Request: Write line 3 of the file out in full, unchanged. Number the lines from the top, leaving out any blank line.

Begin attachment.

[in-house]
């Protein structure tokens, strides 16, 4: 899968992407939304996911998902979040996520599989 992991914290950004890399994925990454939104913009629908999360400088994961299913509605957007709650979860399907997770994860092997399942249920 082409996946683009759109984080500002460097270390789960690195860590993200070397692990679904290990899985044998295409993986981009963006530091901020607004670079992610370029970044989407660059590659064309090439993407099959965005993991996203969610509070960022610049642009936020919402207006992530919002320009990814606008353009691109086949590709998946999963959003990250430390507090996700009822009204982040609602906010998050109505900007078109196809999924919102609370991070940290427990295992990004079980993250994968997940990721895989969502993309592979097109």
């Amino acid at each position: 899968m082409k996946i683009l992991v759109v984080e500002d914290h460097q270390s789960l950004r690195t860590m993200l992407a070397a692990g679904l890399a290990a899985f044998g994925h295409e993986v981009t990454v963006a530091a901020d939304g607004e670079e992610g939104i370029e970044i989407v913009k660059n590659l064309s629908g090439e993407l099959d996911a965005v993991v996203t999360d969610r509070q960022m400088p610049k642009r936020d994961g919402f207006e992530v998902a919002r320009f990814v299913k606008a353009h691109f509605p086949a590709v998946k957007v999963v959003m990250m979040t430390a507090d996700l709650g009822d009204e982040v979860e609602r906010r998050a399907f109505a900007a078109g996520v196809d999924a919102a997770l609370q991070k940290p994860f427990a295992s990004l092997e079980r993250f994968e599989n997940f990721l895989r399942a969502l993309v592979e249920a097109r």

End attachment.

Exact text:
């Amino acid at each position: 899968m082409k996946i683009l992991v759109v984080e500002d914290h460097q270390s789960l950004r690195t860590m993200l992407a070397a692990g679904l890399a290990a899985f044998g994925h295409e993986v981009t990454v963006a530091a901020d939304g607004e670079e992610g939104i370029e970044i989407v913009k660059n590659l064309s629908g090439e993407l099959d996911a965005v993991v996203t999360d969610r509070q960022m400088p610049k642009r936020d994961g919402f207006e992530v998902a919002r320009f990814v299913k606008a353009h691109f509605p086949a590709v998946k957007v999963v959003m990250m979040t430390a507090d996700l709650g009822d009204e982040v979860e609602r906010r998050a399907f109505a900007a078109g996520v196809d999924a919102a997770l609370q991070k940290p994860f427990a295992s990004l092997e079980r993250f994968e599989n997940f990721l895989r399942a969502l993309v592979e249920a097109r």